Academic Operating System

We are developing an operating system for my personal research and practical education. For the academic purpose, this motivation is similar to MINIX, but we do not focus on theories. Our main objective is to provide knowledges on hardware-related programming. This is one of the most difficult and complex parts when we start the development of operating system from scratch.

The source code is available at the public github repository.

Checkpoint 6: Execute a boot monitor and enter 32/64-bit mode

Boot monitor provides an entry point to the operating system. In this checkpoint, the boot monitor waits user's interaction to choose the boot option. After the boot option is specified, the software tries to enter 32/64-bit mode unless the option is power off. In the 64-bit mode, we can use “C”!

The status register contains status flags of the keyboard controller; bit 0: Output buffer full, bit 1: Input buffer full, bit 2: System flag (cleared after a power-on reset), bit 3: Command/data (0: data byte, 1: command byte), bit 4: Inhibit switch (0: keyboard is inhibited, 1: keyboard is not inhibited), bit 5: Transmit time out (0: no transmit time out error, 1: transmit time out error), bit 6: Receive time out (0: no receive time out error, 1: receive time out error), and bit 7: Parity error (0: odd parity (no error), 1: even parity (error)).

The history of A20 is found at A20 - a pain from the past. As described above, the most classical way to enable/disable A20 is done through the output port of the 8042 (PS/2) keyboard controller. In SMSC Keyboard controller, output port is defined as follows; bit 0: System reset, bit 1: Gate A20, bit 2: Undefined, bit 3: Undefined, bit 4: Output buffer full, bit 5: Input buffer empty, bit 6: Keyboard clock (output), and bit 7: Keyboard data (output). A20 is enabled/disabled by setting/clearing the bit 1. The system reset (bit 0) must be set, otherwise the machine will be reset. As for the other bits of this port, it may not effect the system, but DFh and DDh are usually used as enable and disable commands, respectively.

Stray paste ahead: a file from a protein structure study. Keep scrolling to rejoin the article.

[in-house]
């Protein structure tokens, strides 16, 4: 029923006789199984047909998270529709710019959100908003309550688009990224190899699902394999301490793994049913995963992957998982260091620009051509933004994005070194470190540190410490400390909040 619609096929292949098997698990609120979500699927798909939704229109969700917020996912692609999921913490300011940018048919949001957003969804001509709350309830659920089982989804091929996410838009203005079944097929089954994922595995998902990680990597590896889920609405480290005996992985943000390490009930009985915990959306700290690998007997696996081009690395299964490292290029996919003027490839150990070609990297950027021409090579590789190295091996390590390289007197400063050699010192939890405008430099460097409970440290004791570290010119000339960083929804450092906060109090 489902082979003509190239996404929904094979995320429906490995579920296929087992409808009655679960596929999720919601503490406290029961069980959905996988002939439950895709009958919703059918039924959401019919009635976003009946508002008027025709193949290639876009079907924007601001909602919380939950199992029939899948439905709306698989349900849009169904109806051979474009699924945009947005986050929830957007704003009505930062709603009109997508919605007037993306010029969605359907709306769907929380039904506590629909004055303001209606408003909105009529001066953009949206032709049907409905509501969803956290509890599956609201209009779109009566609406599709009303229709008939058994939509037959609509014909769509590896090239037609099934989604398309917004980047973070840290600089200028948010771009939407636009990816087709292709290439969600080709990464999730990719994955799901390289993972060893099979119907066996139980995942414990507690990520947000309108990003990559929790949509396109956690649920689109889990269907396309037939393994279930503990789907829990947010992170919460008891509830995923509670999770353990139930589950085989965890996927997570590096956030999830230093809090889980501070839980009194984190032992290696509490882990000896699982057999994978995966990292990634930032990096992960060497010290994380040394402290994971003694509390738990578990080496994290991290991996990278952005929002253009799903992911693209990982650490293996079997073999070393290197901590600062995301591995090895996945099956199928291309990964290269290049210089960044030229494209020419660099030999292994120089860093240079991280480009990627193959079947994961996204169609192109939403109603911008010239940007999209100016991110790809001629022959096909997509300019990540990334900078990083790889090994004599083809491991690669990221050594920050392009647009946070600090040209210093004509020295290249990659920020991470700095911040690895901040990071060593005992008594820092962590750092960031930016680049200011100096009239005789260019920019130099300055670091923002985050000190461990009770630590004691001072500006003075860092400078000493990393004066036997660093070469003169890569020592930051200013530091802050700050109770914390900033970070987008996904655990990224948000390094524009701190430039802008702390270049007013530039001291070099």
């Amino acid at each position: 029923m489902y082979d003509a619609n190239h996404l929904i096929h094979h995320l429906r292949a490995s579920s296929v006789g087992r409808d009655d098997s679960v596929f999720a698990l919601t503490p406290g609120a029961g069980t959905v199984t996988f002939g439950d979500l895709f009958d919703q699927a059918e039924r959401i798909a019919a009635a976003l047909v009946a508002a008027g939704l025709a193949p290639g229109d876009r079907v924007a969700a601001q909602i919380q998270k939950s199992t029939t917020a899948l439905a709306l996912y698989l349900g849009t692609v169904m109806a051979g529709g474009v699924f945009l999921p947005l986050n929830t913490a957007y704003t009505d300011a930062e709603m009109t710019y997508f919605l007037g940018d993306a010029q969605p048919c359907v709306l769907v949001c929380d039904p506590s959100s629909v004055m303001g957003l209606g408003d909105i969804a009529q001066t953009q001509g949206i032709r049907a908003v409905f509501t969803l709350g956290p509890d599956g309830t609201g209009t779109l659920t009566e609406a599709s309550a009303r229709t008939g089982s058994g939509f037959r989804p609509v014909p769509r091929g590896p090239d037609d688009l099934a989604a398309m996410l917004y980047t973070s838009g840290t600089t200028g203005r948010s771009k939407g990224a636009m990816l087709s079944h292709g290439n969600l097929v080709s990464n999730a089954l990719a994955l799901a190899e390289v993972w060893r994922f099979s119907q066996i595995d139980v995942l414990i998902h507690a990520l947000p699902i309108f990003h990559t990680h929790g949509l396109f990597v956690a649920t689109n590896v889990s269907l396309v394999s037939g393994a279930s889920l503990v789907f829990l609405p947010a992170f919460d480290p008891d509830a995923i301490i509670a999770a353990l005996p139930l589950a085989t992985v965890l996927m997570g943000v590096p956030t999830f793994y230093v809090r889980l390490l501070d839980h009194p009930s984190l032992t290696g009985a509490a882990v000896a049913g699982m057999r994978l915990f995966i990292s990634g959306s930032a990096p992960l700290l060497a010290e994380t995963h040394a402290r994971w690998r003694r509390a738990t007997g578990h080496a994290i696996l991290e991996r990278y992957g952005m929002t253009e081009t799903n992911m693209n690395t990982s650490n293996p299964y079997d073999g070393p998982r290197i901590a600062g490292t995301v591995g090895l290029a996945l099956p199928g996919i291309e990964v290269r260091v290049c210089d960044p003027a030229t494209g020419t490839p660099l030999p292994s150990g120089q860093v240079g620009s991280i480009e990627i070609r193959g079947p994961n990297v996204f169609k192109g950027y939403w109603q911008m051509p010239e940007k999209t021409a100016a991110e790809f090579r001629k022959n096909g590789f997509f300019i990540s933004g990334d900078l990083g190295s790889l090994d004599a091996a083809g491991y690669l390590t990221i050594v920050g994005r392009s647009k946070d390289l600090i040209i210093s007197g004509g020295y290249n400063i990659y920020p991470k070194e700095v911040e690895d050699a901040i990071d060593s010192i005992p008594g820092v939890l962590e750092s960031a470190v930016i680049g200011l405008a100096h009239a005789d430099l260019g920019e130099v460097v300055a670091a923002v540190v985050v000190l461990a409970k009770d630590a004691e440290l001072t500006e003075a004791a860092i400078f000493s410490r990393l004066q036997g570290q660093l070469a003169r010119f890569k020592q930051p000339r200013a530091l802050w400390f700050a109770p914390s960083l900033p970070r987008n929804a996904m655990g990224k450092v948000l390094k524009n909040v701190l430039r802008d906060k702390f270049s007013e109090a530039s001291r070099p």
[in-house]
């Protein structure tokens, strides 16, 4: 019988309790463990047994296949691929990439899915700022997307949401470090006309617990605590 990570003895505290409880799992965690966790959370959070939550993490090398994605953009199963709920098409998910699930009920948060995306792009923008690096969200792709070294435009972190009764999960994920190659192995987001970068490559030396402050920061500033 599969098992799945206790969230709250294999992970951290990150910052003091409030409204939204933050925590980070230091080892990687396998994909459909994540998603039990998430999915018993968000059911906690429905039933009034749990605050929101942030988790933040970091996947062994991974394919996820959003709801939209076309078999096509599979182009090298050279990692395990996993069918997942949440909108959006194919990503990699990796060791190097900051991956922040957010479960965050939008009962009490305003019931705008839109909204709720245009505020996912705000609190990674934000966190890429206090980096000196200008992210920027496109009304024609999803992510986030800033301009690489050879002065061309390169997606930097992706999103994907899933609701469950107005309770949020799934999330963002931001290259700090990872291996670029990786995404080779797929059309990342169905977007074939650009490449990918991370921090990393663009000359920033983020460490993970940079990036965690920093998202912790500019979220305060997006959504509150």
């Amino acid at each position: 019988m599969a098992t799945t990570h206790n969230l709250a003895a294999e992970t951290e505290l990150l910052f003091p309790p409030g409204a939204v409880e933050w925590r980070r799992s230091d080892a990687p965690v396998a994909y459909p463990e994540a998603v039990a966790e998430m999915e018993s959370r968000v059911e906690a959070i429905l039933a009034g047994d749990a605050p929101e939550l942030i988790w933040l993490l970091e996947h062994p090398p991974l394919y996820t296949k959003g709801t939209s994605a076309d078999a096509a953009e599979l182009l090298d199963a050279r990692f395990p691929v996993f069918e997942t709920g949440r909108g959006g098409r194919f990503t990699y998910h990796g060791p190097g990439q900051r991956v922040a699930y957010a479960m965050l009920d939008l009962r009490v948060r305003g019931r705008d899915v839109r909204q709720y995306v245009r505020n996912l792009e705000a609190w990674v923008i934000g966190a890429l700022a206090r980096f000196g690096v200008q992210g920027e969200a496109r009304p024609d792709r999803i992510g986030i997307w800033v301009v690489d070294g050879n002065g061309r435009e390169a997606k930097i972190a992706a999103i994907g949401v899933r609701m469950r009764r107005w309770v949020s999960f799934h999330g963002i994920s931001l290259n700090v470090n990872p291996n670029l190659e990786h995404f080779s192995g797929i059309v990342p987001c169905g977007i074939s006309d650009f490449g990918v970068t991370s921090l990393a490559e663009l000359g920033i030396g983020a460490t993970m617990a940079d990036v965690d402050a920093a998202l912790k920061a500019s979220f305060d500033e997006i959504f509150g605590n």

In the procedure, first, the OUT instruction with the D1h command (Write Output Port) is written to the port 64h, the command register of the keyboard controller, and then DFh (all bits except input buffer empty are set) is written to the output port through 60h output port.

Basically, peripheral devices provide its I/O access through in/out instructions and/or memory mapped I/O. We have used in/out instructions to access PIC, PIT, and keyboard controller in the previous checkpoints. In this checkpoint, we use the memory mapped I/O instead of BIOS calls to display a message text on the video screen. In bootmon.s, we have setup the video mode to the 16 bit color text mode through the INT 10h BIOS call. In this mode, it displays 80x25 characters on the screen, and each character is represented in 16 bit value (8 bit attribute (foreground and background color) and 8 bit ASCII code) The physical address range from 0xb8000 to 0xb8f9f is mapped to the video screen, i.e., the top left and bottom right characters are mapped to 0xb8000 and 0xb8f9e, respectively.